The most important and simplest list in the Value Assessment Method groups all preventive maintenance system categories into four classes:

  1. a)    Mission and safety (M/S)
  2. b)   Non-M/S categories that are functionally essential for base operations: required
  3. c)    Non-M/S categories that are nonessential but contribute to functional and efficient base operations: needed
  4. d)   Other categories: marginal

General Preventive Maintenance System List

This list includes systems/units from all PM categories and associated PM task. Grouped in the order of Table 1 below. Build your own as follows:

  1. a)    Systems and equipment supported under each category/unit are identified and listed.
  2. b)   All PM tasks associated with each unit are included.
  3. c)    Priority and cost-effectiveness are attributed to each PM task.

preventive maintenance system

Preferred Preventive Maintenance Task List

The Preferred PM Task List is a spinoff of the General PM List and shows a priority ladder for each PM task performed at the time of installation. This list is created by reordering tasks from the General PM List by cost benefit balance and level of the tasks’ parent categories to determine new task orders. Should two tasks have the same cost-effectiveness and parent level, decreasing assignable work hours will determine the order. In a complete Preferred PM task list, each PM task will have a unique sequence number as its label.

Preferred Preventive Maintenance Category and Task List

The Preferred PM Category and Task List is another spinoff. The only difference between this list and the previous is the PM tasks are grouped under a parent category in the sequence number order. It can be used as a modification of the General Preventive Maintenance System List for PM managers’ convenience.

When followed correctly the combined lists of the Value Assessment Method can ease the headaches of even the busiest maintenance managers. However, it requires due diligence and keeping all of the lists updated to be truly successful.


Resources | The Value Assessment Method for Evaluating Preventive Maintenance Activities


Measuring the spread between corrective and preventive maintenance

corrective and preventive maintenance

An effective preventive maintenance program should find issues before they morph into problems, and tracking it all carefully will help you know if your building’s operations are headed off track or if they’re staying true to best practices.

Preventive maintenance (PM) is an action carried out in a programmed manner to keep equipment in the desired functioning state. Another objective of PM is to detect corrective maintenance action to be taken to prevent an emergency or a non-productive situation. Life Cycle Engineering explores the difference between CM and PM.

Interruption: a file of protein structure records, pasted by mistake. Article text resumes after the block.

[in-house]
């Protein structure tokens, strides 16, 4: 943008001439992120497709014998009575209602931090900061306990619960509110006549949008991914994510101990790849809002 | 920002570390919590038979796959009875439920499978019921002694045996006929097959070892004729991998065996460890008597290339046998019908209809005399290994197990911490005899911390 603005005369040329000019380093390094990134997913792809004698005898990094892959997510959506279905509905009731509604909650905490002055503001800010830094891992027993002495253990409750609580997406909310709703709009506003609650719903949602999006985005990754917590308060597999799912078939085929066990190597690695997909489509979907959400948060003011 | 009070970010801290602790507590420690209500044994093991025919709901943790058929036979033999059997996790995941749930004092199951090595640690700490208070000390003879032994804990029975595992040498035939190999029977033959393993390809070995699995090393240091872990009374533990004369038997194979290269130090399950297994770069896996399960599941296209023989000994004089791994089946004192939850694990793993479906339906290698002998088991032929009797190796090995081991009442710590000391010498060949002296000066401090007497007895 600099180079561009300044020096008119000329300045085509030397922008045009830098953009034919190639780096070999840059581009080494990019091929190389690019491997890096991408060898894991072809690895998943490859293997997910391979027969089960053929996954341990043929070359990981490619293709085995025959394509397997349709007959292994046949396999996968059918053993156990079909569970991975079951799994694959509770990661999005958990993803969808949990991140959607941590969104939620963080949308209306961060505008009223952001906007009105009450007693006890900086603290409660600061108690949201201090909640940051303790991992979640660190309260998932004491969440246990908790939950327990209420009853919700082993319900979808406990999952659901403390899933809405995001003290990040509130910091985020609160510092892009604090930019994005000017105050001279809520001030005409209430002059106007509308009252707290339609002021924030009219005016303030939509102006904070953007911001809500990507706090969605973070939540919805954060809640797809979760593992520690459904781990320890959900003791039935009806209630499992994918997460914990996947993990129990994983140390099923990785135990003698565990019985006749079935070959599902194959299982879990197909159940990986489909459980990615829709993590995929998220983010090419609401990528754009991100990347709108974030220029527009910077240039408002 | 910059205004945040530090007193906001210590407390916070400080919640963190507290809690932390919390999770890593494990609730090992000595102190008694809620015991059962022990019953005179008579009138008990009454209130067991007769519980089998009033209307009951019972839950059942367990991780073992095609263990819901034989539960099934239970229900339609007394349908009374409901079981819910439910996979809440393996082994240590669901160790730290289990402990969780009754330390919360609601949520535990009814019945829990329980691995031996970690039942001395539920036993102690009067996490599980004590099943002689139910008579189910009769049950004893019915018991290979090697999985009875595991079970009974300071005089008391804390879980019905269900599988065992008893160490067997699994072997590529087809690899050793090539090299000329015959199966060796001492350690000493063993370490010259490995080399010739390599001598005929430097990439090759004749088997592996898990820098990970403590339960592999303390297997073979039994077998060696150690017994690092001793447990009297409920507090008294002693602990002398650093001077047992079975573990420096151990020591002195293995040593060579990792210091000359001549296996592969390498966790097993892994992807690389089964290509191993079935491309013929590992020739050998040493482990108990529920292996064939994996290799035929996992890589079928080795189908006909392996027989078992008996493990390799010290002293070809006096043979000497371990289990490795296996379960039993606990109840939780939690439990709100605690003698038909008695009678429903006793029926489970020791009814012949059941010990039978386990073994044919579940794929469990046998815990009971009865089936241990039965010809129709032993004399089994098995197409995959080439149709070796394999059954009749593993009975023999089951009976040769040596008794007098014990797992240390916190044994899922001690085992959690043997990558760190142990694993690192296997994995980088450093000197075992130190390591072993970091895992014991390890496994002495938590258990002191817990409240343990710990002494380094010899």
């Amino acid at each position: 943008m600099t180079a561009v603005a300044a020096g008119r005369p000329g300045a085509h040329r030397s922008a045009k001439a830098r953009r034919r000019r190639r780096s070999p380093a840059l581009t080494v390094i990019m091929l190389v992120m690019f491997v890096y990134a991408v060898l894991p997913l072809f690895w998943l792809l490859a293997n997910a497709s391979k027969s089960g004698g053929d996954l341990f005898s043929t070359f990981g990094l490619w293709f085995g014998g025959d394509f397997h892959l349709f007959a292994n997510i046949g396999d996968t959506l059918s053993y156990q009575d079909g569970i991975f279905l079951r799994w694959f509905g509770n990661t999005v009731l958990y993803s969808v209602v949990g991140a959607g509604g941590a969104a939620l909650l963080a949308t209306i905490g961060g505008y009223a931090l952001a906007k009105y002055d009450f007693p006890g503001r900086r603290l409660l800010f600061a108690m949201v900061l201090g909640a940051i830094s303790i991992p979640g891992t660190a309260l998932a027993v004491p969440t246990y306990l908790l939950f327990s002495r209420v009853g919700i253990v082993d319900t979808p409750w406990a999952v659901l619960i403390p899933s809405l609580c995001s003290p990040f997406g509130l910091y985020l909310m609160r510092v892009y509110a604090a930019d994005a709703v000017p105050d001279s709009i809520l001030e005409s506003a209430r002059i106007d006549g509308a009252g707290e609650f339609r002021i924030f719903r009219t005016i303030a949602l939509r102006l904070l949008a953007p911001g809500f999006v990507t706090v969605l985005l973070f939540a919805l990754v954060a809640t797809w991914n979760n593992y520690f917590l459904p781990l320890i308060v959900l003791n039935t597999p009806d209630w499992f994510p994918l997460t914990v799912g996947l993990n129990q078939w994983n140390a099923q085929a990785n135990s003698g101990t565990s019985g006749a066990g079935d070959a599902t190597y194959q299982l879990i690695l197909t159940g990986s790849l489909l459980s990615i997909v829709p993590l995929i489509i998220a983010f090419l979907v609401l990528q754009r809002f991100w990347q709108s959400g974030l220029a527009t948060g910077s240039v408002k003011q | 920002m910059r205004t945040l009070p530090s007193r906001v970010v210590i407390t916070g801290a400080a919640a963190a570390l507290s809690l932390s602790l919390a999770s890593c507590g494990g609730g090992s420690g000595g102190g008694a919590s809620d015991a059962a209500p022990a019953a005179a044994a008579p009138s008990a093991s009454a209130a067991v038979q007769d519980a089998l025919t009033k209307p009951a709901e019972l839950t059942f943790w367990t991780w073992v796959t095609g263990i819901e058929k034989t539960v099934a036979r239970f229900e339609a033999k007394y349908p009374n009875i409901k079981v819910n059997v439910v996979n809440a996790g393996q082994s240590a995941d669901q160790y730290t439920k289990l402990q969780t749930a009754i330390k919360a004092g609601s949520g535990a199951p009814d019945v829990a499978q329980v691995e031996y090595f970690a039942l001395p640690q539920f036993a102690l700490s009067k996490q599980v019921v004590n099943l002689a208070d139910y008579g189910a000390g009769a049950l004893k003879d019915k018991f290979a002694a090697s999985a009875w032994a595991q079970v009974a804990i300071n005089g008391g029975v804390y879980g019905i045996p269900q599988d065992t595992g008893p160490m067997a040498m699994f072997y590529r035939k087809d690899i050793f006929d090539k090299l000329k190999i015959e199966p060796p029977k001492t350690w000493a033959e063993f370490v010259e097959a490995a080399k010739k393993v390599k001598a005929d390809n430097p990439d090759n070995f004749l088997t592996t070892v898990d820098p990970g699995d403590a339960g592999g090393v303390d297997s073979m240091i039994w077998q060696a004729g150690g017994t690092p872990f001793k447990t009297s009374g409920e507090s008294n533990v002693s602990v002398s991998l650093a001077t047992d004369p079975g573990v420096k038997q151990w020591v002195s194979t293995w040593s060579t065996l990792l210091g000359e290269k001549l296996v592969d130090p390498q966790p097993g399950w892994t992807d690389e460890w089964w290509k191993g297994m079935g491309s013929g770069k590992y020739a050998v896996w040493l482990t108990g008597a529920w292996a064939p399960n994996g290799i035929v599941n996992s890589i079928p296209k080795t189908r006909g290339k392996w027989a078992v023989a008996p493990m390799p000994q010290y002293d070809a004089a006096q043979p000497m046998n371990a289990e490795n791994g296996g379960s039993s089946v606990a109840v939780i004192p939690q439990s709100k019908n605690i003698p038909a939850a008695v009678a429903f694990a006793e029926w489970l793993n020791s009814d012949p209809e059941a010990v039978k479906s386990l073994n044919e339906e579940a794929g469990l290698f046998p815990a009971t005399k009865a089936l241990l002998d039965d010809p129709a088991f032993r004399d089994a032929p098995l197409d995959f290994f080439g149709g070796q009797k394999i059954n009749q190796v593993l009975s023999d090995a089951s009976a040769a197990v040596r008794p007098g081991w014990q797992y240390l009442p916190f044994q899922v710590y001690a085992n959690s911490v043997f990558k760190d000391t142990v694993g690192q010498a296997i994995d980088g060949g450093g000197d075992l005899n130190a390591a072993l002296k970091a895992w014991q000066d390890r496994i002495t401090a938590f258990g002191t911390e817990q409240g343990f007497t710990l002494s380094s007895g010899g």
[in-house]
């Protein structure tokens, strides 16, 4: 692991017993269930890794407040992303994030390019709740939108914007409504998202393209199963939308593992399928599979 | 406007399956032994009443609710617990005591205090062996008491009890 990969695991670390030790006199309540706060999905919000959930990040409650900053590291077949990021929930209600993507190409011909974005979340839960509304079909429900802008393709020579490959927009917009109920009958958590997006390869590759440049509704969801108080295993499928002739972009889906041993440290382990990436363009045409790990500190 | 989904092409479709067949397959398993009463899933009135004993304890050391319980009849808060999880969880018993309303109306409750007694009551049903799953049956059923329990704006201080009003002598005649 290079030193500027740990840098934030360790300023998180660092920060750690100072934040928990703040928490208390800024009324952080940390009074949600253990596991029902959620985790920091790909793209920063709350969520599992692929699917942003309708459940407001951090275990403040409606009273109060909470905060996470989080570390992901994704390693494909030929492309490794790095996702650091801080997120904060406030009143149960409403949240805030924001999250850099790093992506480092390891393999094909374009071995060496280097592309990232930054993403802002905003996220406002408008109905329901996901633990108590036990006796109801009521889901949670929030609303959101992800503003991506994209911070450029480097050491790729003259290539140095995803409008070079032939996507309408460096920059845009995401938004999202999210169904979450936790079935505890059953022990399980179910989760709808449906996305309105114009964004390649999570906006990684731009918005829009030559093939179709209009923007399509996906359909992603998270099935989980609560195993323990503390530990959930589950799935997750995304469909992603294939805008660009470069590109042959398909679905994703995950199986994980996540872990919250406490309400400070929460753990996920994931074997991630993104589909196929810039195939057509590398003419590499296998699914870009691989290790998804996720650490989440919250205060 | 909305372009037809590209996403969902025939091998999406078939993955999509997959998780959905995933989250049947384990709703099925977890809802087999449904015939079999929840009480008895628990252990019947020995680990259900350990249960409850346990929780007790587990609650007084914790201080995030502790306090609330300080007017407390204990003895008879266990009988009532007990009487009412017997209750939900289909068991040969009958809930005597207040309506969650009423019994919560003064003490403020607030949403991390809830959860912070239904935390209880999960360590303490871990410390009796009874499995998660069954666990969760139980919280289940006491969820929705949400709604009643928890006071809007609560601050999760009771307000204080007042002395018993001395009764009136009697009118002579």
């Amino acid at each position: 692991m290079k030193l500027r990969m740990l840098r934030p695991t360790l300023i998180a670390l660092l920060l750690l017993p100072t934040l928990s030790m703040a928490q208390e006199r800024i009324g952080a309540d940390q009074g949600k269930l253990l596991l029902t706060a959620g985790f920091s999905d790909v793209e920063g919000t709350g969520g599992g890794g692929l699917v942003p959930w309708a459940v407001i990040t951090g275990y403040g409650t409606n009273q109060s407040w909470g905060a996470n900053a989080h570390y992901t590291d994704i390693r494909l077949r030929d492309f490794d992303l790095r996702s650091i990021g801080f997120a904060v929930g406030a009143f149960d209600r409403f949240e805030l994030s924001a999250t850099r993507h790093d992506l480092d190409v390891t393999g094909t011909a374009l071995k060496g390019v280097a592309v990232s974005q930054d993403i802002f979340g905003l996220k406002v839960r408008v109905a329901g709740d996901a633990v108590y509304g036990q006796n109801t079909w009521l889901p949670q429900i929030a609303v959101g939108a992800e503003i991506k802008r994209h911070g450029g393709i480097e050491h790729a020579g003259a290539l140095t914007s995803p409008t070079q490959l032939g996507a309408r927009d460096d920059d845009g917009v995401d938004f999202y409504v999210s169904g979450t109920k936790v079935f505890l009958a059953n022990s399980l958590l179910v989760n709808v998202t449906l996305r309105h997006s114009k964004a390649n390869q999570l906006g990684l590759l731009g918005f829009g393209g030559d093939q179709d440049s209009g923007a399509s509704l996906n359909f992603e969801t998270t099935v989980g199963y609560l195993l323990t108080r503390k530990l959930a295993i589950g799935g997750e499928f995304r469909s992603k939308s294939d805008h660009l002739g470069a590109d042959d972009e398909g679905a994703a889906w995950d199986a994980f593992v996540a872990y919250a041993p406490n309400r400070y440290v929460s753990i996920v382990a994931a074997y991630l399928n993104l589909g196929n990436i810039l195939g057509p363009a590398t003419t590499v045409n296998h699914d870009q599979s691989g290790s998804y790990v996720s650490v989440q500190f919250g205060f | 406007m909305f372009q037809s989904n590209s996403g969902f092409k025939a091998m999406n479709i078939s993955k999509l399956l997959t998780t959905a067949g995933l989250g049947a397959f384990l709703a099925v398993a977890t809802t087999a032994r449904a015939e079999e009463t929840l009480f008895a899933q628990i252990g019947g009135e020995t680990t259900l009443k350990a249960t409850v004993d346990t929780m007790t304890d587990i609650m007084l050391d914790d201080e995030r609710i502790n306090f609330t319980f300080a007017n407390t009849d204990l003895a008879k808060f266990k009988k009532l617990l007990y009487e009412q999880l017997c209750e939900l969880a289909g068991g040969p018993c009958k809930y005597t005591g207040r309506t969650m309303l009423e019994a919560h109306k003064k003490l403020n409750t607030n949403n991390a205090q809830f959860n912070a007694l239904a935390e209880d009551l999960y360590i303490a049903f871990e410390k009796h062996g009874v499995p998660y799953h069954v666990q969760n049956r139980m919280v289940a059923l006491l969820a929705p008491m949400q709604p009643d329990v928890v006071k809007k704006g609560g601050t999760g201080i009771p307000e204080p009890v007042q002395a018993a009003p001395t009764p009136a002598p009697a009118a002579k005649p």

Corrective Maintenance (CM) is an action where a repair or adjustment is carried out to solve a condition detected during the PM process due to the fact that the correction was beyond the allocated time or resources of the PM.

It can be said that the efficiency of the preventive maintenance program largely dictates the extent of the work required for CM, and is a vital aspect of an efficient maintenance program in a facility. Establishing a PM program alone doesn’t ensure efficient maintenance in a facility; some other factors also have to be considered –

Frequency of the preventive maintenance program

Implementing a PM program based on the manufacturer suggested interval is a good starting point but that cannot be the benchmark. This routine requires adjustment, based on the operation history of the equipment.

The frequency of a PM in a facility should be based on ‘Mean time between failure’ (MTBF). This permits to calculate a realistic time frame in which checking the equipment, can lead to identification of potential problem. Effectively fixing these problems through CM extends the MTBF of the equipment.

Efficiency of the preventive maintenance program

The short and simple way to describe the efficiency of a PM is that ‘an effective PM program should find problems’. But this doesn’t imply that overwhelming the maintenance department with PM is going to ensure the most efficient system. Many a times there are so many PM to carry out that there is very little time for CM or even emergencies. The effectiveness of a PM program actually rests on the ratio of PM to CM, and this ratio depends on quite a few variables:

  • Impact of the equipment failure on production and safety.
  • The age of the equipment.
  • The history of the equipment.
  • The technology used in the equipment.
  • The desired productivity of the equipment.
  • The amount of resources available.

Working through all these factors, if the ratio of preventive maintenance to corrective is approximately 6:1 (for 6 PM there is 1CM) the preventive maintenance program can be called reliable. This is a proven theory and holds good for many facilities though it cannot be steadfastly held for all PM and for all processes.

The proper ratio of PM to CM should be determined only after a detailed analysis of past performance and PM work order history and cannot remain as a guess work. Excellence in maintenance can only come from a dedicated proactive approach and applying proven processes.

Resources | Analyzing the Relationship of Preventive Maintenance to Corrective Maintenance